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Month in review

Reviews
Are You Ready to Play Outside? by Mo Willems
Blackout by John Rocco
The Cereal Murders by Diane Mott Davidson
Danny and the Dinosaur by Syd Hoff
E-mergency by Tom Lichtenheld
Evernight by Claudia Gray
From the Mixed-Up Files of Mrs. Basil E. Frankweiler (audio) by E.L. Konigsburg
Fullmetal Alchemist Volume 19 by Hiromu Arakawa
Golden Gate by Vikram Seth
Hereville: How Mirka Got Her Sword by Barry Deutsch
Hereville: How Mirka Met a Meteorite by Barry Deutsch
Incarceron by Catherine Fisher
Monoculture by FS Michaels
Museum Trip by Barbara Lehman
The Namesake by Jhumpa Lahiri
The Night Circus (audio) by Erin Morgenstern
NNNNN (audio) by Carl Reiner
No and Me by Delphine de Vigan
Of All the Stupid Things by Alexandra Diaz
Paranormalcy by Kiersten White
Perfect Shot by Debbie Rigaud
Press Here by Hervé Tullet
The Princess of the Silver Woods by Jessica Day George
The Rules for Hearts by Sara Ryan
The Shocking Pink Hat by Frances Crane
Sweet Revenge (audio) by Diane Mott Davidson
The Technologists by Matthew Pearl
There is a Bird on Your Head by Mo Willems
Three Black Swans by Caroline B. Cooney
What's a Ghoul to Do? by Victoria Laurie
Wyrd Sisters by Terry Pratchett

Previous month

Rating System

5 stars: Completely enjoyable or compelling
4 stars: Good but flawed
3 stars: Average
2 stars: OK
1 star: Did not finish

Reading Challenges

My Kind of Mystery Reading Challenge 2017 February - January 2017-8



Evernight: 12/24/12

cover art

Evernight by Claudia Gray has once again reaffirmed my realization that I am not a fan of vampire romances. It opens as a fairly typical Gothic boarding school horror, with a new girl moving to the school and being a complete fish out of water. The students are richer and are aggressively cliquish.

As this is also a romance, there's of course, the mysterious, potentially dangerous, bad-boy. In a chance meeting before the school year starts, the girl (Bianca) and the boy (Lucas) meet and seem to have a connection. Except later, Lucas is cold to her and later is possessive of her — basically a soon to be abusive boyfriend.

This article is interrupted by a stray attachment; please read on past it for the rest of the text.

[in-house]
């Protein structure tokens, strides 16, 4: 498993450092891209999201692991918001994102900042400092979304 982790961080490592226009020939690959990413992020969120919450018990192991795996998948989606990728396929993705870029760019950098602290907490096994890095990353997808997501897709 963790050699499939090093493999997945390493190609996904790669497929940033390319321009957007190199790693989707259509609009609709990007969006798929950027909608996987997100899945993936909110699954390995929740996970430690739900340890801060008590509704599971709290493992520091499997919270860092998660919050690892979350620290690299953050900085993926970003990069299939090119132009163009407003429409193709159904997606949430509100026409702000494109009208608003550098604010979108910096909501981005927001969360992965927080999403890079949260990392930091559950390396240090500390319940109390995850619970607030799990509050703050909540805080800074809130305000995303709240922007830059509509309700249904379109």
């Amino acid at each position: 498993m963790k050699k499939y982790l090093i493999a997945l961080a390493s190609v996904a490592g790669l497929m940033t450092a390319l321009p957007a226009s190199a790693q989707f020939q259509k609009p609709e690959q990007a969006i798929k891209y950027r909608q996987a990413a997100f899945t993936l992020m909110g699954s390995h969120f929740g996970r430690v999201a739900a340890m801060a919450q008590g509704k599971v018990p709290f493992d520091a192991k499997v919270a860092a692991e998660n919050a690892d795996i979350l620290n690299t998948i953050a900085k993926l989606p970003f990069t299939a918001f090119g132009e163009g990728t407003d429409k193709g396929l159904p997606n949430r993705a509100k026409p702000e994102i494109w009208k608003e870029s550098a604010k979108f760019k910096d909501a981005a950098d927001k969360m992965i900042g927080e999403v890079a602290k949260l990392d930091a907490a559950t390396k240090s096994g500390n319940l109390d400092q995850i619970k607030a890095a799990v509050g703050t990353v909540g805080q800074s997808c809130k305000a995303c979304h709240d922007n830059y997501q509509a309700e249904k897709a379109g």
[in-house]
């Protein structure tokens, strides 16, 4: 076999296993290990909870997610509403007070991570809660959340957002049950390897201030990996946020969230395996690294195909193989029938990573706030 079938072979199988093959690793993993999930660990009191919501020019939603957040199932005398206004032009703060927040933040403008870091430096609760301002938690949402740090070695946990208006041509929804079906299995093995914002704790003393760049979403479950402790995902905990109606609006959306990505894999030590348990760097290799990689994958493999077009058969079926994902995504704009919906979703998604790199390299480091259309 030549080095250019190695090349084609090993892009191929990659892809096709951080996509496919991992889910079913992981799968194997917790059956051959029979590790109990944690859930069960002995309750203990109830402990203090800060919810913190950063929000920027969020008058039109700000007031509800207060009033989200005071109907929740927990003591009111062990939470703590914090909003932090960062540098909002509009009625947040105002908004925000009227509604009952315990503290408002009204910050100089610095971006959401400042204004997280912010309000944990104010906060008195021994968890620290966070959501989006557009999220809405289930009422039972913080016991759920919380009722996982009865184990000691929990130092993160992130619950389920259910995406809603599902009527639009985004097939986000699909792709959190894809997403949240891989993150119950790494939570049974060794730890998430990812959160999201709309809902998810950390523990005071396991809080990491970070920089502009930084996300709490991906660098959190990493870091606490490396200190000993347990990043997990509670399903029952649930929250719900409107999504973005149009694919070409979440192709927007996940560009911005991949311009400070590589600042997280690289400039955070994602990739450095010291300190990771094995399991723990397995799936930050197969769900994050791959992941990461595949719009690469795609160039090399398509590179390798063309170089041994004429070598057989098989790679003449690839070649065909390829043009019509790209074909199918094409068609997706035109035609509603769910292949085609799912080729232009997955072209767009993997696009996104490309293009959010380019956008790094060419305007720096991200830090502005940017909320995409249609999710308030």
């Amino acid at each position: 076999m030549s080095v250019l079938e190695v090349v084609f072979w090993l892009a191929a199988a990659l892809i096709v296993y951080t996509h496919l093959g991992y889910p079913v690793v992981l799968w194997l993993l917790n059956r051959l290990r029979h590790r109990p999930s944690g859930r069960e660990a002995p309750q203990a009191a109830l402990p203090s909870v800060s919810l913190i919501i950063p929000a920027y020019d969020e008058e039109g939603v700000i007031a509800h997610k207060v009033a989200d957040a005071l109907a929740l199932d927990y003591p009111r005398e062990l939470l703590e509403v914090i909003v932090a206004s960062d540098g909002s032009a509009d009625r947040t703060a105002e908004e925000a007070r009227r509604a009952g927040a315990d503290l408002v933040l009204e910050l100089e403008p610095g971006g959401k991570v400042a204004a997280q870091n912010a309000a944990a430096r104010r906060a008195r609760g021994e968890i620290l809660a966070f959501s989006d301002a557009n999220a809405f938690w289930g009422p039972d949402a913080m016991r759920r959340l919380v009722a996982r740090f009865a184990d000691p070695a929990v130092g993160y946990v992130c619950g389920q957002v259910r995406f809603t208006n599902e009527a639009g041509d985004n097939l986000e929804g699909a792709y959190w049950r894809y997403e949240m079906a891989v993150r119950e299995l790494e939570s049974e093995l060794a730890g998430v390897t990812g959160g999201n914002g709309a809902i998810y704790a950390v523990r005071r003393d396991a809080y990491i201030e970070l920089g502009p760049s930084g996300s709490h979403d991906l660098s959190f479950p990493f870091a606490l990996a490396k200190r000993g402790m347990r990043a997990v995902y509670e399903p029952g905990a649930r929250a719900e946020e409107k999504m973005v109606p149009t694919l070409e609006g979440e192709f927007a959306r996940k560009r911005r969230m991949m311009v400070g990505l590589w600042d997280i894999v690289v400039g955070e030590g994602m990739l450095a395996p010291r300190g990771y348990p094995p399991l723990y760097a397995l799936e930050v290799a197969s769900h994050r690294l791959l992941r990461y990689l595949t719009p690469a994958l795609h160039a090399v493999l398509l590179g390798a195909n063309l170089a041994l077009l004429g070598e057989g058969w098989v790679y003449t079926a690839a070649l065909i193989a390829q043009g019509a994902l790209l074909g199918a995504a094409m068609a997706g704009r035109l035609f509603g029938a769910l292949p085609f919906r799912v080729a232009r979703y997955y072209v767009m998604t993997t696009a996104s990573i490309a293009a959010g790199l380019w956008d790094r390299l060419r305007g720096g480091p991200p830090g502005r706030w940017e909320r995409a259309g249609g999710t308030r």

Their dysfunctional relationship is played against the background of long, boring descriptions of Bianca's class schedule. I know, she's a teenager and she's at a boarding school — there's just not that much to talk about. That doesn't mean though, that I want to read 100 pages of her going to class. I just don't.

But what really did me in on this book — and the series as a whole — was Biaca's status as an unreliable narrator. As everything is told in first person, the fact that she neglects to tell some key facts about herself until she can no longer control her urges was just too much.

As soon as she finally drops that key piece of information, the whole conceit of the book falls apart. She does belong at the school and it's Lucas who doesn't. The main problem, though, is that the school doesn't make sense. Sure, many of these students have been in teenage bodies for decades, if not centuries, but why oh why do they willingly subject themselves to boarding school?

Three stars

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